To make the water look like it recedes into the background I need to use some atmospheric perspective. This simply means that the front (closer to the viewer) needs to be a bit different than the back (farther away from the viewer). Any drawing or painting is simply creating an illusion of reality, or whatever the artist desires to represent. I want to create the illusion of a three-dimensional space on a two-dimensional surface.
To accomplish this I wet the entire area that will represent the water, or river in this case. Using French Ultramarine Blue, Antwerp Blue and a very tiny bit of Permanent Alizarin Crimson, I gently stroke a bit of color directly from the paint well, into the very wet area on my paper. To create the illusion of depth I add more pigment to the bottom of the paper (closer to the viewer). I am keeping the distance lighter at this point.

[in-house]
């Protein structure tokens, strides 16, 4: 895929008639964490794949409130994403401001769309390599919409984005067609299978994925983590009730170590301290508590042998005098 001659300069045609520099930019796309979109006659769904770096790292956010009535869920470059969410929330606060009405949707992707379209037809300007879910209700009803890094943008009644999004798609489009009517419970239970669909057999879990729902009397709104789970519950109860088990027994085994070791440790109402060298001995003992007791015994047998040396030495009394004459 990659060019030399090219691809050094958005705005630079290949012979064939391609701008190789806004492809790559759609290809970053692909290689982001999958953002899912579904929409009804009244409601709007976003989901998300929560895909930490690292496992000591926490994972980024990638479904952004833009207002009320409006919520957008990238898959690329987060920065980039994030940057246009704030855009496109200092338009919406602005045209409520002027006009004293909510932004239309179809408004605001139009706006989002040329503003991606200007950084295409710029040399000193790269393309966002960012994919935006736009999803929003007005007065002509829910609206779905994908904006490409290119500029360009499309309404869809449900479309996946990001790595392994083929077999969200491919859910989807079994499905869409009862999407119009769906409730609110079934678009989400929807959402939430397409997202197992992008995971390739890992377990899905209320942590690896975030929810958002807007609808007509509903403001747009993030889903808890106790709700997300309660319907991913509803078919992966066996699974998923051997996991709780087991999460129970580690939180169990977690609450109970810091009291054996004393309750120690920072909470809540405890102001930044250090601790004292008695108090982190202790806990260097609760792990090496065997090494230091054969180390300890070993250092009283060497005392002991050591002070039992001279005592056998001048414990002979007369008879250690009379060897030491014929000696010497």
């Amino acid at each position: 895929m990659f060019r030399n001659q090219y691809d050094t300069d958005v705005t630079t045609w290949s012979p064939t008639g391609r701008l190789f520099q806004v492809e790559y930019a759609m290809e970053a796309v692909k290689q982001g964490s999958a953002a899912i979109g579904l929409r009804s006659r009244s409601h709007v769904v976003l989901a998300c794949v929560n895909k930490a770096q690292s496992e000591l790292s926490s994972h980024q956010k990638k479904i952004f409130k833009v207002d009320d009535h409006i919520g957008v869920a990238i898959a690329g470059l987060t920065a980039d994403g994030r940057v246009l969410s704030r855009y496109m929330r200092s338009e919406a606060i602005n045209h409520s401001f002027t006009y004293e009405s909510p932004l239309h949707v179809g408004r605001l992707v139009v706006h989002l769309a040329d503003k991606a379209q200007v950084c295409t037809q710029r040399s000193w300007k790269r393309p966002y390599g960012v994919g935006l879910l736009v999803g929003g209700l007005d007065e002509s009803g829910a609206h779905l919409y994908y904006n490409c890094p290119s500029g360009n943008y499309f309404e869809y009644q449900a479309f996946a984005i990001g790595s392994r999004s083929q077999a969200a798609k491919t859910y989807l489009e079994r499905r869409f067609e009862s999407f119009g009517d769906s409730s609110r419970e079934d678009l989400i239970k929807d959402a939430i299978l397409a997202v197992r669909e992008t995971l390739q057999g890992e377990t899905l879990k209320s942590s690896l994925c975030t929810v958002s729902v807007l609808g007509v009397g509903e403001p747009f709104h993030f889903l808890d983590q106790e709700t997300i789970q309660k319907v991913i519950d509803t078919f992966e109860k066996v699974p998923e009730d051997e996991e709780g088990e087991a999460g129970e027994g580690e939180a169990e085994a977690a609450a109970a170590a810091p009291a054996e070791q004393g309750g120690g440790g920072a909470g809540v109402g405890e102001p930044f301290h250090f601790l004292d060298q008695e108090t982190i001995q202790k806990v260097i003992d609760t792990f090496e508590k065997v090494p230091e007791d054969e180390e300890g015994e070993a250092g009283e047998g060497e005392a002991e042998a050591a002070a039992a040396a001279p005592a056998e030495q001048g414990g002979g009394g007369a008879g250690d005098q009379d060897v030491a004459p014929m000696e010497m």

I can create more atmospheric perspective with details later on in my painting, and I will add more details to what is closer, and smaller, less defined details in the distance.
Tip your paper and allow the water and gravity to do some of the painting for you! Wherever you applied water, the pigments will flow. I used my brush to add water into the nooks and crannies around the boat and dock so the pigments would flow there as I tipped the board. If your pigment runs outside of your wetted area, quickly use a dry, clean paper towel and just press (don’t rub) onto the runaway pigment.